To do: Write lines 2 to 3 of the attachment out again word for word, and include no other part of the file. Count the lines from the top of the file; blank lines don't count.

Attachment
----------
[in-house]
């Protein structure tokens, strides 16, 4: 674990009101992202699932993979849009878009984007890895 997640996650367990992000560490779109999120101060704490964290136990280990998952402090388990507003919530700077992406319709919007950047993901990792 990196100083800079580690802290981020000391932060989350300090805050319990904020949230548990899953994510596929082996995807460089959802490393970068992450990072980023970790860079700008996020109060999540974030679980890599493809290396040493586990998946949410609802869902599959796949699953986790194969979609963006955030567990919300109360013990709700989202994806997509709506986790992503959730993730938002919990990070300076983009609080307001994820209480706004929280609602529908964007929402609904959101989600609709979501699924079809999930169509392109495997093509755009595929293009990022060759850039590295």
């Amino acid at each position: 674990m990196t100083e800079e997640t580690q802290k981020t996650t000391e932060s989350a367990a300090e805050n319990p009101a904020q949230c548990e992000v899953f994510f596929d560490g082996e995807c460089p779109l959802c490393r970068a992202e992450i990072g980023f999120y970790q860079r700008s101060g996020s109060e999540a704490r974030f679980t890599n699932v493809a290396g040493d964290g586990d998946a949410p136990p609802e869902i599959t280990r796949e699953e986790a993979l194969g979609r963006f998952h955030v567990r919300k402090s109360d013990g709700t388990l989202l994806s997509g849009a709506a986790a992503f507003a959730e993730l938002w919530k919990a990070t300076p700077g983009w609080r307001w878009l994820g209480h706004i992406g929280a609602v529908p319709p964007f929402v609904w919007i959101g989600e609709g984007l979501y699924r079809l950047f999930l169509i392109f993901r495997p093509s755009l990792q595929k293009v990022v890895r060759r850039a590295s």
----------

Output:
């Protein structure tokens, strides 16, 4: 674990009101992202699932993979849009878009984007890895 997640996650367990992000560490779109999120101060704490964290136990280990998952402090388990507003919530700077992406319709919007950047993901990792 990196100083800079580690802290981020000391932060989350300090805050319990904020949230548990899953994510596929082996995807460089959802490393970068992450990072980023970790860079700008996020109060999540974030679980890599493809290396040493586990998946949410609802869902599959796949699953986790194969979609963006955030567990919300109360013990709700989202994806997509709506986790992503959730993730938002919990990070300076983009609080307001994820209480706004929280609602529908964007929402609904959101989600609709979501699924079809999930169509392109495997093509755009595929293009990022060759850039590295």
């Amino acid at each position: 674990m990196t100083e800079e997640t580690q802290k981020t996650t000391e932060s989350a367990a300090e805050n319990p009101a904020q949230c548990e992000v899953f994510f596929d560490g082996e995807c460089p779109l959802c490393r970068a992202e992450i990072g980023f999120y970790q860079r700008s101060g996020s109060e999540a704490r974030f679980t890599n699932v493809a290396g040493d964290g586990d998946a949410p136990p609802e869902i599959t280990r796949e699953e986790a993979l194969g979609r963006f998952h955030v567990r919300k402090s109360d013990g709700t388990l989202l994806s997509g849009a709506a986790a992503f507003a959730e993730l938002w919530k919990a990070t300076p700077g983009w609080r307001w878009l994820g209480h706004i992406g929280a609602v529908p319709p964007f929402v609904w919007i959101g989600e609709g984007l979501y699924r079809l950047f999930l169509i392109f993901r495997p093509s755009l990792q595929k293009v990022v890895r060759r850039a590295s």